Tag Info

Hot answers tagged


What solved my issue was using less than 3 GB of ram in the virtual box session. I was originally attempting to utilize roughly 6 GB. You are trying to allocate >3GB of RAM to the VM. This requires: (a) a 64 bit host system; and (b) true hardware pass-through ie VT-x.


On page 2916 of this Intel software developer's manual, you can see that a hardware "hook" is provided that can allow a BIOS to disable or enable virtualization. VMXON is also controlled by the IA32_FEATURE_CONTROL MSR (MSR address 3AH). This MSR is cleared to zero when a logical processor is reset. ... Bit 0 is the lock bit. If this bit is clear, ...


For anyone who may still have this issue, I've successfully resolved it. The problem is caused by the fact that Intel Virtualization Technology and Hyper-V cannot run at the same time. There are several possible solutions, pick the one that best fits you: Completely disable Hyper-V in your system. This can be done either by opening Control Panel -> ...


Acer usually disables this option on ther mid-tier laptops. First of all try a BIOS update, later versions may have it enabled. If you want it enabled even if the manufacturer doesn't want you to, you can probably flash a modified BIOS, but this is VERY RISKY BUSINESS. You will probably void your warranty, may end up with broken notebook, get yourself a ...


Reducing RAM in VirtualBox from 4gb to 2gb worked for us when we had only RDP to host machine so couldn't access BIOS.


This is not a duplicated question. What OP is trying to do is something like this: Host A(with VT-X support)->virtual machine B-->some applications need VT-X and getting VT-X support inside B so applications -- may be another VM or emulator -- running inside B, can take advantage of vt-x. Its called "Nested Hardware Virtualization", supported by ...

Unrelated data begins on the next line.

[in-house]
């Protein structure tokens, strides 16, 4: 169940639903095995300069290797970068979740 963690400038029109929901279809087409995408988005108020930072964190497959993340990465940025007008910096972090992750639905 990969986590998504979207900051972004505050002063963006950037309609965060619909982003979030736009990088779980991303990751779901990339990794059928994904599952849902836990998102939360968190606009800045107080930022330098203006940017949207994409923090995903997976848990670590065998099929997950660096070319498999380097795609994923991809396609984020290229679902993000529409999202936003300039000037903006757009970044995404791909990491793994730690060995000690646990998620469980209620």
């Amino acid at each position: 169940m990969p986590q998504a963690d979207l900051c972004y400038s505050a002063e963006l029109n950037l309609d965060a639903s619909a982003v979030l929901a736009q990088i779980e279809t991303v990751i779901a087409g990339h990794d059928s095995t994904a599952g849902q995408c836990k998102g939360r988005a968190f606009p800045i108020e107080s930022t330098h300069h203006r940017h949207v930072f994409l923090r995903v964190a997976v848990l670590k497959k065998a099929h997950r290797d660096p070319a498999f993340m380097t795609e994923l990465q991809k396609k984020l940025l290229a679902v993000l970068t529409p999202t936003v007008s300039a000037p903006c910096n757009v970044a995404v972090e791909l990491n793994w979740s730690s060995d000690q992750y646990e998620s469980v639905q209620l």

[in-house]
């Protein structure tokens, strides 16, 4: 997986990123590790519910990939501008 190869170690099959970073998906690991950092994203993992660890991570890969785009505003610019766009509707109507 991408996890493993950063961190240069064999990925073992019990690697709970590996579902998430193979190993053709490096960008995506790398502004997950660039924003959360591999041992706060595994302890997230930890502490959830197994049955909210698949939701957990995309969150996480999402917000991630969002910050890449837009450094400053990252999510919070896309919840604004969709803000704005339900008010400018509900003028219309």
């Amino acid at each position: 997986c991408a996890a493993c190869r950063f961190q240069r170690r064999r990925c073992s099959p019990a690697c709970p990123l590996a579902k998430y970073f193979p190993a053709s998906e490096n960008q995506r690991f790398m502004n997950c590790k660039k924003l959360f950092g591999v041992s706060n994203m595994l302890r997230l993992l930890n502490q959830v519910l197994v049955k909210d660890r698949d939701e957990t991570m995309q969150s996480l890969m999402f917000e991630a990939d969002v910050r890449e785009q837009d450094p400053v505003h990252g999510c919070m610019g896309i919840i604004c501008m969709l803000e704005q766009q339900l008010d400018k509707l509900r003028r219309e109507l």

Intel Virtualization Technology (VT). Formerly known as Vanderpool, this technology enables a CPU to act as if you have several independent computers, in order to enable several operating systems to run at the same time on the same machine. In this tutorial we will explain everything you need to know about this technology. Intel’s virtualization technology ...


I don't believe that you can run Hyper-V within a guest as there is already a hypervisor running. (Pretty sure it tells you this if you try and install the hyper-v role). I think your just going to have to run these other machines on the host server.


Actually sometimes vendors of motherboards (mostly notebook ones - a 2430M seems to be a notebook processor, so I can assume that you have a notebook) lock this option - hide it from the BIOS menu. There could be three ways to enable it - first one there MAY be an utility from the notebook or motherboard vendor which could enable or disable it. Second one - ...


Just ran this on my box at home and I can confirm the latest version of CPU-Z directly from the website works correctly on Windows 10. It detected that my CPU supported VT-x and listed it in the instructions section. Without checking if you have VT-x enabled in the BIOS, everything is probably just guessing.


There's nothing surprising about this. Windows 10 is using the virtualization feature of the CPU, as it says it is. CPU-Z is therefore running on a virtual CPU which does not itself support virtualization. Before, your OS wasn't using the virtualization feature of the CPU. So that left it available for programs like CPU-Z to detect and use. Unless nested ...

Only top voted, non community-wiki answers of a minimum length are eligible